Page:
Editor’s note: First, I’d like to apologize for my lack of new posts recently. You know how they say that having a new baby is a full-time job in and of itself? Well, they’re absolutely right; at least, that’s how it’s been for us. I do have a couple things in the works, but for now, here’s a couple of reader testimonies that I hope you’ll find encouraging. Please feel free to send your own story to me here.
Confessions of a former science skeptic
I have to start saying I really appreciate your site! I’ve been reading through about every article there, and its been really assuring in regards to my view on evolution and faith. Thanks!
I am currently living in Norway and study geology. That would, perhaps, not be the most natural choice a few years back, being quite uncomfortable with the whole evolution thing.
I grew up in a Christian home, and the science vs. faith debate never became a big deal, though some skepticism towards man evolving from apes was expressed at times. During high school, there was much more focus on evolution, and I was really uncomfortable with it, fearing it was in conflict with Christianity. This all came to a peak around Darwin’s 200th birthday (Feb. 12, 2009), when my science teacher decided to show a documentary of Richard Dawkins showing students all the ways evolution had disproved religion, and saying it’s all myths and fairy tales.
To our teacher’s great surprise, this didn’t hit home in our class. Even one of my atheist friends loudly proclaimed that the film was a bad idea and should not have been shown.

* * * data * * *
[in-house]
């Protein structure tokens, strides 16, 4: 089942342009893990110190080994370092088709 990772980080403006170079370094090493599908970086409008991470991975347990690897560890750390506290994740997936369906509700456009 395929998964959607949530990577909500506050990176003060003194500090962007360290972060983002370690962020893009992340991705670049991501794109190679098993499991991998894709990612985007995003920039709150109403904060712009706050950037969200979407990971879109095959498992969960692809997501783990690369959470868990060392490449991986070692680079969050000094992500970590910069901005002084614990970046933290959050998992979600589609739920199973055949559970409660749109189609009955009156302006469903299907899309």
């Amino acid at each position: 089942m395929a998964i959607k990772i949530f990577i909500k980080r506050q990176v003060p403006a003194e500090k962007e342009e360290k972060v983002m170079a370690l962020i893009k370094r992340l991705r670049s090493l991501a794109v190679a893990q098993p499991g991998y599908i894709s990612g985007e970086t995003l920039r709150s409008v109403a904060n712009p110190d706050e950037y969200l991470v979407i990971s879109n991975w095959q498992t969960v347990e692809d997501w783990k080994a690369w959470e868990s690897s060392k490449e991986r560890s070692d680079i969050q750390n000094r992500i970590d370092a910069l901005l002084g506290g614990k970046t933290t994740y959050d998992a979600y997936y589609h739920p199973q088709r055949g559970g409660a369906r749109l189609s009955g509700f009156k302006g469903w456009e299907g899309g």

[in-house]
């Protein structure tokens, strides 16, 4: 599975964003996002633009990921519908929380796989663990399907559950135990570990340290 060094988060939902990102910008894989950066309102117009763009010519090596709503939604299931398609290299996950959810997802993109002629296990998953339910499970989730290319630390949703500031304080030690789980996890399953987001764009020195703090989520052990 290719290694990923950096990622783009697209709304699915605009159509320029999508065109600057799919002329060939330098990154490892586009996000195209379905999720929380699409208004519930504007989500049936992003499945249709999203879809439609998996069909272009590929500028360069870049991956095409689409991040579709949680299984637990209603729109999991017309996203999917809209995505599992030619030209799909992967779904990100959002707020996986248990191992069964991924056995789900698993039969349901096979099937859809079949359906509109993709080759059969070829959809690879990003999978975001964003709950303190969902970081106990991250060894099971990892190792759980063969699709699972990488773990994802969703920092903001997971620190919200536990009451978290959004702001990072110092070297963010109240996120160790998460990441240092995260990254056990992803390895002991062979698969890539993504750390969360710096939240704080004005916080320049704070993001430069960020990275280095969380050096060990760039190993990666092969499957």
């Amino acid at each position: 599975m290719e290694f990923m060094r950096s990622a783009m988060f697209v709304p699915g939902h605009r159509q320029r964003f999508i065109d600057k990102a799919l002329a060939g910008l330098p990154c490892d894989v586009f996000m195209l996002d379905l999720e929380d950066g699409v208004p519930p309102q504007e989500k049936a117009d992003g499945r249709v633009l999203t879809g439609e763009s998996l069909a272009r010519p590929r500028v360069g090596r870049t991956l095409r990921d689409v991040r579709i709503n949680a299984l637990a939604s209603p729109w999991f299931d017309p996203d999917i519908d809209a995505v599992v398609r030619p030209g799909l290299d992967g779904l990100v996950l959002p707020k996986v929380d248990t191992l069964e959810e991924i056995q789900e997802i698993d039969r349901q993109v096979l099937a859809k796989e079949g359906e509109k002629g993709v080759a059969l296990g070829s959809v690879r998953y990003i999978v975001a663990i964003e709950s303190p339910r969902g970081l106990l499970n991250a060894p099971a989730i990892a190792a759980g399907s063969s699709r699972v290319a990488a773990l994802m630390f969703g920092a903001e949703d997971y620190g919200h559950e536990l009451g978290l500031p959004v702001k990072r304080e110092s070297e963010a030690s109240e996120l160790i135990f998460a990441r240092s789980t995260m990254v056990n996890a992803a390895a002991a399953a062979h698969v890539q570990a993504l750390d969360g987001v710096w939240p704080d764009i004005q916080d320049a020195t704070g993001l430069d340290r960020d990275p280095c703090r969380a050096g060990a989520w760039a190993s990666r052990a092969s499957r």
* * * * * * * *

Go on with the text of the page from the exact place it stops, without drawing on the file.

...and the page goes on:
Obviously, I thought Dawkins had missed something, but still had a difficult time reconciling evolution with faith. Later, I heard someone say they thought microevolution to be true, but not macroevolution. It had never been observed, they said, therefore, it was not true. I thought, “Wow, that sounds reasonable and scientific,” so that was my viewpoint for a couple of years.
After high school, I attendeded a rather conservative Bible school. There was actually no teaching on science and faith, which was a bit disappointing to me. A couple of the students were young-earth creationists though, and though they did not fully convince me, our conversations did increase my skepticism towards science. My viewpoint after Bible school was something like: “God probably could have created the world in six days 6,000 years ago, science isn’t as reliable as it’s portrayed, but stil, what we observe can’t be in conflict with Christianity if it is to be true.”
Entering geology studies with a great deal of skepticism toward science was an interesting experience, to say the least. Soon, I wanted to hear from Christians studying science, and came across a video of Gordon J. Glover explaining some flaws of creationism and teaching some geology. This made me instantly order his book about the matter, “Beyond the Firmament.”
After some thorough explanation of scientific principles, Occam’s razor and such, it strengthened my trust in science. I came to see that evolution and Christianity can be reconciled. And I discovered, to my amazement, how Genesis 1 was simply giving the Hebrews a tale of creation of their own, using language and images they could understand, explaining why the earth was created, not how.